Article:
Self-Control Training Could Improve Depression
People who are experiencing depression have more trouble self-regulating as well as exerting control over their own thoughts and actions. It’s possible, then, that honing peoples self-control could reduce their depressive symptoms.
That idea was the starting point for a recent study that looked at the effects of a self-control training program in college students with depression. The study involved 74 students, who were split into two groups of 37 people each – one which participated in the self-control training and one which didn’t. The self-control training took place over the course of six months.
Comparing the program participants to the non-participants, the researchers found that the program did what it was designed to do: it improved people’s self-control.
More interestingly, though, it also improved people’s depressive symptoms. The group that had participated in the training program scored better than the group that hadn’t on both self-control and depressive symptoms when they were tested at the end of the study. And those who had attended more training sessions experienced greater improvements in depressive symptoms.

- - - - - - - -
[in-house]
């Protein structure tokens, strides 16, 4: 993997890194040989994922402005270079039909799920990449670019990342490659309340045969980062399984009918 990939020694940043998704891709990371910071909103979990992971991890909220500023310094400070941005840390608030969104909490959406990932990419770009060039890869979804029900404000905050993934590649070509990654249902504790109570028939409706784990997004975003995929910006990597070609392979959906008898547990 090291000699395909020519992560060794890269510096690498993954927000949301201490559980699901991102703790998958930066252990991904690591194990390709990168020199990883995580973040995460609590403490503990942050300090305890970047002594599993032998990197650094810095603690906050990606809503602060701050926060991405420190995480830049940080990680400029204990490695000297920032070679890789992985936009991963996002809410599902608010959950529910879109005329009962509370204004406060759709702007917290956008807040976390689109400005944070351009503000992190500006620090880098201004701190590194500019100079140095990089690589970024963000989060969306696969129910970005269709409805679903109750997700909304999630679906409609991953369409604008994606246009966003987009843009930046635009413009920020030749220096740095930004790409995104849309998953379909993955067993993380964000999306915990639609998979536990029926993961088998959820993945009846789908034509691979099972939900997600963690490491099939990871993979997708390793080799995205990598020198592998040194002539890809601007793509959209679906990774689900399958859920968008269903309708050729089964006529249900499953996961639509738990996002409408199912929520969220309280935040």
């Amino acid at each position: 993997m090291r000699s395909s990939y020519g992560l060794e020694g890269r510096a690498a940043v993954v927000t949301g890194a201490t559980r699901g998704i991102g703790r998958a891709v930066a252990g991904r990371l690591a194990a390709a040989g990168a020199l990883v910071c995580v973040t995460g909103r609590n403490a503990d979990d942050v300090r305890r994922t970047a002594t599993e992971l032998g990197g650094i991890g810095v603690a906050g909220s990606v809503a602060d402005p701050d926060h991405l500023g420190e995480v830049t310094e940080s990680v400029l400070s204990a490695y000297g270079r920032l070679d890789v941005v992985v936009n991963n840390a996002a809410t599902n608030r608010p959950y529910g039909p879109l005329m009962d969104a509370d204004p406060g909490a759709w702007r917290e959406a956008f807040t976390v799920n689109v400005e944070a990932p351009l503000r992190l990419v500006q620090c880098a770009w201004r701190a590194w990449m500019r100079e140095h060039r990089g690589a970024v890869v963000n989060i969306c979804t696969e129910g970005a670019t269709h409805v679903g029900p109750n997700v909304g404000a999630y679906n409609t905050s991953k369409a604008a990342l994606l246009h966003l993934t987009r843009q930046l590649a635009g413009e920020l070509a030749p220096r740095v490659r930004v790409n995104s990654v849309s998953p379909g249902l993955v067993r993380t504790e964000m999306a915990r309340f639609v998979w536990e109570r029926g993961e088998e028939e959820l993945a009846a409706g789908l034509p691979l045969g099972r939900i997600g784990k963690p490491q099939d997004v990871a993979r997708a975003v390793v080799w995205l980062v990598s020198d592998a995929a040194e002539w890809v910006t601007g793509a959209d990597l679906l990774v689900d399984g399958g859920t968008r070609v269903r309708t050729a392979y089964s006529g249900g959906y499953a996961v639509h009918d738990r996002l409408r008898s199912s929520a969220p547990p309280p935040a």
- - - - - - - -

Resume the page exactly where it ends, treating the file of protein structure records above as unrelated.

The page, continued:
It did make a difference how severe people’s depression was when they started the program. Those with milder depressive symptoms were more likely to experience improvement in their symptoms following the training program. This suggests that self-control training could be especially helpful for those with mild or moderate depressive symptoms, as opposed to those with more severe depression.
One thing the authors of the study note is that since the research was done on college students, it’s less clear how the findings would generalize for people who aren’t young or well educated.
Still, the results show that programs designed to help people improve their self-control could help lessen depressive symptoms, especially for people with mild or moderate depression. These findings have the potential to lead to new interventions for simultaneously treating depression and helping people hone their self-control.